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Kik commits to Pakistan Accord

By Simone Preuss


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The Bangladesh Accord has improved conditions; here garment workers at LEED-certified factory Green Smart Shirts Ltd. in Gazipur. Photo: Sumit Suryawanshi for FashionUnited.

In view of fires and industrial accidents in Pakistan's garment and textile factories, calls for a Pakistan Accord are growing louder. This would be an extension of the International Accord on Health and Safety in the Textile and Garment Industry, which Pakistani garment trade unions have been calling for since 2018.

It is based on the Bangladesh Accord on Fire and Building Safety, which was launched in 2013 and, together with the Alliance for Bangladesh Worker Safety and local initiatives, has led to the complete rehabilitation of the country's garment industry in just ten years. The facts speak for themselves: since the Accord's inception, Bangladesh has had no major accidents in the garment and textile industry.

Now it looks as if the independent, legally binding agreement will also be reached in Pakistan, as the experts entrusted with the negotiations expect an agreement to be reached soon. The first clothing companies have also announced their support, among them German textile discounter Kik.

Kik commits as first signatory

Kik CEO Patrick Zahn, who was recently on an inspection tour in Pakistan, welcomed the imminent conclusion of negotiations and announced that his company would be one of the first to sign the agreement.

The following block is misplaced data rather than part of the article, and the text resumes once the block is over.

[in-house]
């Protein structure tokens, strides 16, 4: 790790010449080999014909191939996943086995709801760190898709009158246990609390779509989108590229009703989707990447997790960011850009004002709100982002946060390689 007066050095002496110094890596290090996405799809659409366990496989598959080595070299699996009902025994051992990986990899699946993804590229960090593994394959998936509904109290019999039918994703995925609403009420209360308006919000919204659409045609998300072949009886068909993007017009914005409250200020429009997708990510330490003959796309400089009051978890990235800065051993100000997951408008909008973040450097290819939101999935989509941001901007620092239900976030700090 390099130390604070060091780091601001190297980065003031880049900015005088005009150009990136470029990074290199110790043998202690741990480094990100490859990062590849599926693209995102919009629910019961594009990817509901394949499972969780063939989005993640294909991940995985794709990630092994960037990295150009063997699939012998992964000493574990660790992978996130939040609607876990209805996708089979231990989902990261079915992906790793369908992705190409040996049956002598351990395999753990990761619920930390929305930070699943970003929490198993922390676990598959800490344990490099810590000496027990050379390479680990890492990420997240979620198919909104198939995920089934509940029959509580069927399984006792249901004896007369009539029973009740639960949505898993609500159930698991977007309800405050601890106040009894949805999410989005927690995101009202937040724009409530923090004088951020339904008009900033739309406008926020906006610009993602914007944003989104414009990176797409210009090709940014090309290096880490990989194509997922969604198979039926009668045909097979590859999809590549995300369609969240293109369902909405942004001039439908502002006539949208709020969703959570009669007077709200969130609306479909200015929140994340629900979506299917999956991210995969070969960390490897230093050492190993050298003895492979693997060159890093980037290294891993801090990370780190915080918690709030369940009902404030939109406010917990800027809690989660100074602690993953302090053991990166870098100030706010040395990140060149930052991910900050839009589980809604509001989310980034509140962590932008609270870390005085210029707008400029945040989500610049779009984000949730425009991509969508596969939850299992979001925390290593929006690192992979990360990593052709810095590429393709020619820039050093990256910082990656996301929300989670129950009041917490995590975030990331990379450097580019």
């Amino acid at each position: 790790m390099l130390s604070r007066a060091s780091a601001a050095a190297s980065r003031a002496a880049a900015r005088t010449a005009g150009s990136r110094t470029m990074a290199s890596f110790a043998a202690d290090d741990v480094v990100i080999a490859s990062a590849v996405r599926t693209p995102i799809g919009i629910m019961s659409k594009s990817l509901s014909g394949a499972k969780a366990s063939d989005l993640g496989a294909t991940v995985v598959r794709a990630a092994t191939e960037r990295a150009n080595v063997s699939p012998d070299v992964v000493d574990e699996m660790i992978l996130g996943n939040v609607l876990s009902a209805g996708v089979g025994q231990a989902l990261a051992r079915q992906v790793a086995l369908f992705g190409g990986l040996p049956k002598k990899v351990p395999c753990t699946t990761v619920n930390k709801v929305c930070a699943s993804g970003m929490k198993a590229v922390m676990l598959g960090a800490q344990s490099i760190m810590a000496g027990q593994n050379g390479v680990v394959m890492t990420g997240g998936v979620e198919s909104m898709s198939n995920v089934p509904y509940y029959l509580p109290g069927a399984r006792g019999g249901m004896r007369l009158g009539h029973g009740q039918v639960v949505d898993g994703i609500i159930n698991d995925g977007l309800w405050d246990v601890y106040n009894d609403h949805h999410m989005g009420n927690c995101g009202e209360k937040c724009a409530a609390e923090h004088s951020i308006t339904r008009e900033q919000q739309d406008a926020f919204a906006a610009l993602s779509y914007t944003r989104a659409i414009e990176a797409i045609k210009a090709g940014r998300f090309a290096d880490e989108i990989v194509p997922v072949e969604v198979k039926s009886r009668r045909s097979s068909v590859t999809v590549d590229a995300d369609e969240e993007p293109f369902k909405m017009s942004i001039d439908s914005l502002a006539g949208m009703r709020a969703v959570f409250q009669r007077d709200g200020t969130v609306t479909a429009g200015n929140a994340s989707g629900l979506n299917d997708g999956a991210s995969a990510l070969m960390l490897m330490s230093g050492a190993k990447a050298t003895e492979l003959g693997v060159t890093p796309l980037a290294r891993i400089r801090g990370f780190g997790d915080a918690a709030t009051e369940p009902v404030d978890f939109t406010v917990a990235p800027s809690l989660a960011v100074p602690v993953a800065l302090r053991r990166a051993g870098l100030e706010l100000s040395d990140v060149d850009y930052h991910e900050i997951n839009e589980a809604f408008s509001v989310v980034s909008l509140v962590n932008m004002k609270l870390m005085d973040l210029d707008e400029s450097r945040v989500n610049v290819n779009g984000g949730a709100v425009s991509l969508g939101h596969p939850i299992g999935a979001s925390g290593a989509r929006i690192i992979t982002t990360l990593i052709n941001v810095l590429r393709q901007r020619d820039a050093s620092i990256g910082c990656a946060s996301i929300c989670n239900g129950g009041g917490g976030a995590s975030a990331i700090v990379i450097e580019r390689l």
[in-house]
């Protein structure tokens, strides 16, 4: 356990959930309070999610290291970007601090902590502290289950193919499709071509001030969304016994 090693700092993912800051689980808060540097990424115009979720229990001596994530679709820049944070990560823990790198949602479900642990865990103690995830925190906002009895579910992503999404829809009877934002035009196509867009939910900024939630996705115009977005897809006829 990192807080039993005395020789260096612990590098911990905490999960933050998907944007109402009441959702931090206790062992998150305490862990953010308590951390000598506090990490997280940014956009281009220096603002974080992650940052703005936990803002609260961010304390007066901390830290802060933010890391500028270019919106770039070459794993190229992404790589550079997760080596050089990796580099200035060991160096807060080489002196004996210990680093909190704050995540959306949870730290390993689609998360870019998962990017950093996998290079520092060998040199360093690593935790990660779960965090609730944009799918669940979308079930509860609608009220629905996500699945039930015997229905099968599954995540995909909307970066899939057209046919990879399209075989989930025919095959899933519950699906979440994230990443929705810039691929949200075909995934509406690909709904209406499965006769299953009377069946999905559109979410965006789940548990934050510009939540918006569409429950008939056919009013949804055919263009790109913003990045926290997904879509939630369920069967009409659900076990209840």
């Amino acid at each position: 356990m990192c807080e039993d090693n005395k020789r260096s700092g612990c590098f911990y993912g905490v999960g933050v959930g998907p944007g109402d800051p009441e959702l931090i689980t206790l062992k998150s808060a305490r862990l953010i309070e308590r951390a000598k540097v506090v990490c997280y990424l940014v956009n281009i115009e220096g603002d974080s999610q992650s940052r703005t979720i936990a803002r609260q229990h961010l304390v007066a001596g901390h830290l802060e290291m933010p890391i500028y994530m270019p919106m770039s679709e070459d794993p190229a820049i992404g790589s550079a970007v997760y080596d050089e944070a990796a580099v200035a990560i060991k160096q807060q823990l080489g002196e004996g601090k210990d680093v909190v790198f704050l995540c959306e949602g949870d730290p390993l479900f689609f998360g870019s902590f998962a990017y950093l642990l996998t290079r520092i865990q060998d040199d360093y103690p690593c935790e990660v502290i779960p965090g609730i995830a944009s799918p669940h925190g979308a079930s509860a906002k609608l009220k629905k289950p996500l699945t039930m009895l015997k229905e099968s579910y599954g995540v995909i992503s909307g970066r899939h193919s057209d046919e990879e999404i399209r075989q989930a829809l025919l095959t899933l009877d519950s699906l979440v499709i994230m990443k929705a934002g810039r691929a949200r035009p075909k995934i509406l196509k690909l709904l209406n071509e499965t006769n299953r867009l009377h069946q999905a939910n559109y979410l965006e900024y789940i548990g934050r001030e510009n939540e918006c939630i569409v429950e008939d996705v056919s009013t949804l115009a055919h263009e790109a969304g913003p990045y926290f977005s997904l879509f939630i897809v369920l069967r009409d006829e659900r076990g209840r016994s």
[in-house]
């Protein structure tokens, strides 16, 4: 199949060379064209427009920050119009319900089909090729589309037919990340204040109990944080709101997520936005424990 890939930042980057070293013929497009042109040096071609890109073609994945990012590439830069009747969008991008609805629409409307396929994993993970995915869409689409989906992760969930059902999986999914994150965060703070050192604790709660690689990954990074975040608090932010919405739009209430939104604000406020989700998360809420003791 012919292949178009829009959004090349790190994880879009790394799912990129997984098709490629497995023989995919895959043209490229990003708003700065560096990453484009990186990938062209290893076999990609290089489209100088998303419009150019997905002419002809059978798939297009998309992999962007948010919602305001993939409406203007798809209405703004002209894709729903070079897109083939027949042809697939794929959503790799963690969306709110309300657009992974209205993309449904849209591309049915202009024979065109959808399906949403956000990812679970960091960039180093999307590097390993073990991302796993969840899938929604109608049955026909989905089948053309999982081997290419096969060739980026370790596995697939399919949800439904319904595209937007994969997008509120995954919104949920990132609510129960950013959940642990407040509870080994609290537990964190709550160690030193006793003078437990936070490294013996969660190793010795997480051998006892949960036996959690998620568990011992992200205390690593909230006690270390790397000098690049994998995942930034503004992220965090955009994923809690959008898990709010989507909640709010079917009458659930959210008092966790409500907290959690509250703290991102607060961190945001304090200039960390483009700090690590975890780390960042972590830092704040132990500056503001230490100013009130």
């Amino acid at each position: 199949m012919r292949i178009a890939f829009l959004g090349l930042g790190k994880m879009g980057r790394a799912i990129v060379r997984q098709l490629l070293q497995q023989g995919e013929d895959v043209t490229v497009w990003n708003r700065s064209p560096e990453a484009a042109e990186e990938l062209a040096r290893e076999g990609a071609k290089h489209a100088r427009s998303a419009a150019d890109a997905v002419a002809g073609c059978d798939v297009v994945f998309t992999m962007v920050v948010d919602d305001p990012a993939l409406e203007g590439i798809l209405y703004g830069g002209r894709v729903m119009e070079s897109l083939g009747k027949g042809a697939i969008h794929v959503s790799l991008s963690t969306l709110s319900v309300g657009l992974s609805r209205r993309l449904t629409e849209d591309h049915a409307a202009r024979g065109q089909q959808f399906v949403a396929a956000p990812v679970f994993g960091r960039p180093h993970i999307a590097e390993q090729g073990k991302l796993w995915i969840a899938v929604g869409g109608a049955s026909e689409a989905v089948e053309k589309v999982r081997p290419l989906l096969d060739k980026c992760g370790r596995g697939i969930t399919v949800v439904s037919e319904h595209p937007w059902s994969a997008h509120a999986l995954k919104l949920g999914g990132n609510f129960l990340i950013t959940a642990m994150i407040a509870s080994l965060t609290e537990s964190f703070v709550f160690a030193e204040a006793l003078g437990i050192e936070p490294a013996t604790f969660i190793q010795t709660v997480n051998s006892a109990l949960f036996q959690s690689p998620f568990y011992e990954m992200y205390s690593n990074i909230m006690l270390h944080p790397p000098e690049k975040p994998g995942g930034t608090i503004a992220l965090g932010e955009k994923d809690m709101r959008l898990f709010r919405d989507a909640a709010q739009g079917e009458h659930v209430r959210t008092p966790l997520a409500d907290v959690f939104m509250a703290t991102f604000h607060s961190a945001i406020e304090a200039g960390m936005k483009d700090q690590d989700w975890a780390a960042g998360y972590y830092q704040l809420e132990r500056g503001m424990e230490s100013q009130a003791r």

“Over the past five years, through our 'Pakistan Building Safety Initiative', we have already achieved a great deal in the areas of fire protection and electrical safety. With the Accord Pakistan, we can work with many other stakeholders to ensure better standards in textile production,” commented Zahn in a statement, also noting its importance and necessity in relation to the new supply chain law.

The company already has substantial experience in Pakistan due to the building safety initiative Kik set up in 2017. The South Asian country is one of the most important exporters of textiles after Bangladesh. Zahn is therefore calling on factory owners, unions and brands and retailers involved in the agreement “to put aside their own interests before reaching the goal and to bring about a rapid and comprehensive solution in the interests of thousands of garment workers”.

To emphasise his demand, Zahn pledged his company and signed a memorandum of understanding with local stakeholders on Thursday in the presence of German consul general Rüdiger Lotzein.

“I welcome the fact that we are close to a breakthrough with the Accord. I appeal to all those involved to now quickly clear the way. With the planned safety training, grievance mechanisms and health committees, we can reach over one million textile workers in 700 factories,” said Zahn.

The textile and garment industry in Pakistan employs around 4.2 million workers - a large proportion (2.2 million people) of whom manufacture garments; 1.8 million textiles, and 200,000 are employed in the footwear and leather industries.

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